Originally published in cell.com on 10 July 2020



The COVID-19 pandemic has aggregated mental health sufferings throughout the entire world. Suicide completions are the extreme consequences of COVID-19 related psychological burdens, which was reported in many countries including Bangladesh. However, there are lack of study assessing COVID-19 related human stress and its’ associations with other relevant factors affecting quality of life in the country, and which were explored in the present study.


An online based survey was carried out among 340 Bangladeshi adult populations (65.90% male; mean age 26.23 ± 6.39) by utilizing the socio-demographics, possible human stress due to COVID-19 pandemic and its consequences. Dataset were analysed through a set of statistical tools e.g., T-test, one-way ANOVA, Pearson’s Correlation Matrix (PCM), Principal Component Analysis (PCA), and Cluster Analysis (CA).


About 85.60% of the participants are in COVID-19-related stress, which results in sleep shortness, short temper, and chaos in family. Fear of COVID-19 infection (i.e., self and/or family member(s), and/or relatives), hampering scheduled study plan and future career, and financial difficulties are identified as the main causes of human stress. Results of PCM explain the relationship among the factors of human stress, and found economic hardship and food crisis are linked together causes stress of mass people, while hamper of formal education and future plan create stress of career seeker. T-test, and one-way ANOVA illustrate demographic characteristics (i.e., occupation, age, gender, and marital status) have significant effects on elevated mental stress. Moreover, PCA and CA results revealed significant interface among the respondents’ perception and factors of human stress, which matched with the existing scenario of the country.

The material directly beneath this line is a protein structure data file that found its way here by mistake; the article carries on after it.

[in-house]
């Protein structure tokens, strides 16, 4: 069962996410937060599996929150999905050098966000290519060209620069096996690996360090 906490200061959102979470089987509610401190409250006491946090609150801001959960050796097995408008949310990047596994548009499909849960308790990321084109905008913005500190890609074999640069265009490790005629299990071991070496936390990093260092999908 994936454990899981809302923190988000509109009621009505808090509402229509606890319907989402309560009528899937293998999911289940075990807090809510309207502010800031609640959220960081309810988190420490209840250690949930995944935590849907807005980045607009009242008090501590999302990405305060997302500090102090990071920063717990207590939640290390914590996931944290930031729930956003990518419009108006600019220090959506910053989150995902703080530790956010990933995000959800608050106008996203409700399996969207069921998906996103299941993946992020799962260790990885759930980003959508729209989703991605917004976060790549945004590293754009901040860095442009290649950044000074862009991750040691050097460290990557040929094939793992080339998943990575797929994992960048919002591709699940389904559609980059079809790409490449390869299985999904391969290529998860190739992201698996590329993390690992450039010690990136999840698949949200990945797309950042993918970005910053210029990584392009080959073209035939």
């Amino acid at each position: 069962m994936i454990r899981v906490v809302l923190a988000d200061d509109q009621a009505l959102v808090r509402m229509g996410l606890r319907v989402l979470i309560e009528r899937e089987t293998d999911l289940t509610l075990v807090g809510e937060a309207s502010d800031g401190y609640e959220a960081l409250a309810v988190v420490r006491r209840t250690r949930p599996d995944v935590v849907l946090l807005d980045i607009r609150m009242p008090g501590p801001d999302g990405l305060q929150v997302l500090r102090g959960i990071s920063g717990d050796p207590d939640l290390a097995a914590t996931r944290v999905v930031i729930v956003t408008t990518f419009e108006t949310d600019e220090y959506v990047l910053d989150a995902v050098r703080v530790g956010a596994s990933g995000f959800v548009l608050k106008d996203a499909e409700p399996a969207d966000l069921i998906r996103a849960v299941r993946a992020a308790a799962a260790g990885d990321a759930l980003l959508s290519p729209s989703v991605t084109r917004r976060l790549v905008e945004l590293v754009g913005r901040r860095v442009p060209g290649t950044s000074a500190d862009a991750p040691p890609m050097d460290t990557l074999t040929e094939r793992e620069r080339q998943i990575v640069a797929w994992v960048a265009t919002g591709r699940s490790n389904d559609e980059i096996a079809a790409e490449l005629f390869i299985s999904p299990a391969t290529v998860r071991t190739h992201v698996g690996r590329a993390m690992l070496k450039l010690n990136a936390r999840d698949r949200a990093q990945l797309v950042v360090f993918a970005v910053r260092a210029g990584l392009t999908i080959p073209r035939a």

Considering the present findings, it is essential to introduce time-oriented policy, and implement care monitoring plans in the country, which may help in managing the pandemic as well as nurturing the public mental health to combat COVID-19 related psychological challenges.


  • Psychology
  • Public health
  • COVID-19
  • Stress
  • Crisis
  • Poverty
  • Mental health
  • Bangladeshi people